by Amy Lowell

Amy Lowell

Dearest, forgive that with my clumsy touch

I broke and bruised your rose.

I hardly could suppose

It were a thing so fragile that my clutch

Could kill it, thus.

It stood so proudly up upon its stem,

I knew no thought of fear,

And coming very near

Fell, overbalanced, to your garment's hem,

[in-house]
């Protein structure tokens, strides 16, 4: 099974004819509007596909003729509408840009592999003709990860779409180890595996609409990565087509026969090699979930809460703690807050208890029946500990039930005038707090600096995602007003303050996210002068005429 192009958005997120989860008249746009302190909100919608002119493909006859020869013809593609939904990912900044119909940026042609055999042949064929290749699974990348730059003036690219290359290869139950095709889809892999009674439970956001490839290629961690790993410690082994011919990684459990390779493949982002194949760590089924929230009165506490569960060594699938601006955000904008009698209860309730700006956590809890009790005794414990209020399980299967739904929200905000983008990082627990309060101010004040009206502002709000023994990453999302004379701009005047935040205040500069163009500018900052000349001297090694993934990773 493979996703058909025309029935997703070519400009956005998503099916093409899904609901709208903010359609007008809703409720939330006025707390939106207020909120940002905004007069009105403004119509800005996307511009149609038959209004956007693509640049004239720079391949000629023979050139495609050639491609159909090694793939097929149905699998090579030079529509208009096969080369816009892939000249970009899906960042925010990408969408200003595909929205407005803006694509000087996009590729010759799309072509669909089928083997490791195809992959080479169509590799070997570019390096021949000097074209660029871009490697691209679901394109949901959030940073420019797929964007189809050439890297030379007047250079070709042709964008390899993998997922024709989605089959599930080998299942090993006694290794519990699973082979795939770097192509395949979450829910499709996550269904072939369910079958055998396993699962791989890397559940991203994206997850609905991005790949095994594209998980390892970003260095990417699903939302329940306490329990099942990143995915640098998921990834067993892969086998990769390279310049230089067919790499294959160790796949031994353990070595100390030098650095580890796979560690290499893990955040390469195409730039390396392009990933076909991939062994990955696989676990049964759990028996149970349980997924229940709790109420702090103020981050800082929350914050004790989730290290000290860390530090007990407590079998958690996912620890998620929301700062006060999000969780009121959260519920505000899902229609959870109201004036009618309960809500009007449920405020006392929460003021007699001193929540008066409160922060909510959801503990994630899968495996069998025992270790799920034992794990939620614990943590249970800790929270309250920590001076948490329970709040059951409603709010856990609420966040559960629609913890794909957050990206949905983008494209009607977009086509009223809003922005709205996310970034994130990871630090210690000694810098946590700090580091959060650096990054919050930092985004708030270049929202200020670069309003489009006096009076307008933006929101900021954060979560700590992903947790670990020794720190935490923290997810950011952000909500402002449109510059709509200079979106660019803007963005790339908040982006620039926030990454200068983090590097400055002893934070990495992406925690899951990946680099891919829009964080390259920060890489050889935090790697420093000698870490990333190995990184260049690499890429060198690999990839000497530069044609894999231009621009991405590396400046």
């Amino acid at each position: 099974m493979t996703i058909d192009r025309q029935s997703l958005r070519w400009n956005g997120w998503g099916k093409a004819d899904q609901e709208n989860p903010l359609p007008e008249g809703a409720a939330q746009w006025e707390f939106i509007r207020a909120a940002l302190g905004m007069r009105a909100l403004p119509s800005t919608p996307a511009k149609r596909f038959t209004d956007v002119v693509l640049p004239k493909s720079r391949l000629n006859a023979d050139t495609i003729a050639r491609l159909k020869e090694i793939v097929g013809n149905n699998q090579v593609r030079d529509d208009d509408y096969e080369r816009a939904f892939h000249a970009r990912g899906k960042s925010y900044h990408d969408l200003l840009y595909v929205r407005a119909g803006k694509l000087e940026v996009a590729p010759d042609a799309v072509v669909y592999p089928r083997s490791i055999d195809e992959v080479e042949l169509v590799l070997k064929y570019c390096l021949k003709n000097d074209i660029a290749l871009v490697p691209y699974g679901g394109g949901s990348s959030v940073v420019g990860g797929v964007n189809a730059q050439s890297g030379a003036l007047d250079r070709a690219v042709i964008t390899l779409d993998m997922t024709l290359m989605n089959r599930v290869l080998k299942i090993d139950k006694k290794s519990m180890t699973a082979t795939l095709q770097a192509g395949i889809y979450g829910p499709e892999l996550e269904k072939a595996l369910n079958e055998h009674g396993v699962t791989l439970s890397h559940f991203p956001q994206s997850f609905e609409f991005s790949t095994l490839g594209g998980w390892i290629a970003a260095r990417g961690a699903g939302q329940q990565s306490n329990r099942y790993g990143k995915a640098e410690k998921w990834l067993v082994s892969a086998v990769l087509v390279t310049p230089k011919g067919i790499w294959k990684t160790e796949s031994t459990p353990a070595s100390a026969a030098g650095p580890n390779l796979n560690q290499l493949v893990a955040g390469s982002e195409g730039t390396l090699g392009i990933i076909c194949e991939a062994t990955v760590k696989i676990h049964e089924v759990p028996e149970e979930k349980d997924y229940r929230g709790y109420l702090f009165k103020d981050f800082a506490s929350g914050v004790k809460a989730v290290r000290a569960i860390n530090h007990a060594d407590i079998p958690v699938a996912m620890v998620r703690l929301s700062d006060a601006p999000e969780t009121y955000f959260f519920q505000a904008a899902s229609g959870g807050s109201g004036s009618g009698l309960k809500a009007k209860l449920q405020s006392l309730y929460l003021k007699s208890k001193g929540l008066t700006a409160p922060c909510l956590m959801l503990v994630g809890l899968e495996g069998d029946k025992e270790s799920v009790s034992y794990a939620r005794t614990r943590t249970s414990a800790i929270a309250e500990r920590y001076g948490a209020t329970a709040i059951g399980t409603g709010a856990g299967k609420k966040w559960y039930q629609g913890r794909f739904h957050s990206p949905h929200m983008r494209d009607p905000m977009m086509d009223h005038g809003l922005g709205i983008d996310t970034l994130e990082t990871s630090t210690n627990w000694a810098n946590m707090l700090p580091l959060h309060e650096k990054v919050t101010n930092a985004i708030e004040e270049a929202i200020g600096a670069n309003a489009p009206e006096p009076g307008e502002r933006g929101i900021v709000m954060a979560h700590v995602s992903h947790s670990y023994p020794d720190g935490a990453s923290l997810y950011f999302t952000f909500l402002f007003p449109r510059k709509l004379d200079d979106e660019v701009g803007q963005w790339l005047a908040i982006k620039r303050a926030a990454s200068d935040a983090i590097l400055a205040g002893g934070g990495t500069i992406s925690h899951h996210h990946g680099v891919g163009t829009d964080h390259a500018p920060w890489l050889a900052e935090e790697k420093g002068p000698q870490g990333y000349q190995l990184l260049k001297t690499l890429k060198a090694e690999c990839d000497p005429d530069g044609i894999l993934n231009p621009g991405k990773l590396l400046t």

Tearing it down.

Now, stooping, I upgather, one by one,

The crimson petals, all

Outspread about my fall.

They hold their fragrance still, a blood-red cone

Of memory.

And with my words I carve a little jar

To keep their scented dust,

Which, opening, you must

Breathe to your soul, and, breathing, know me far

More grieved than you.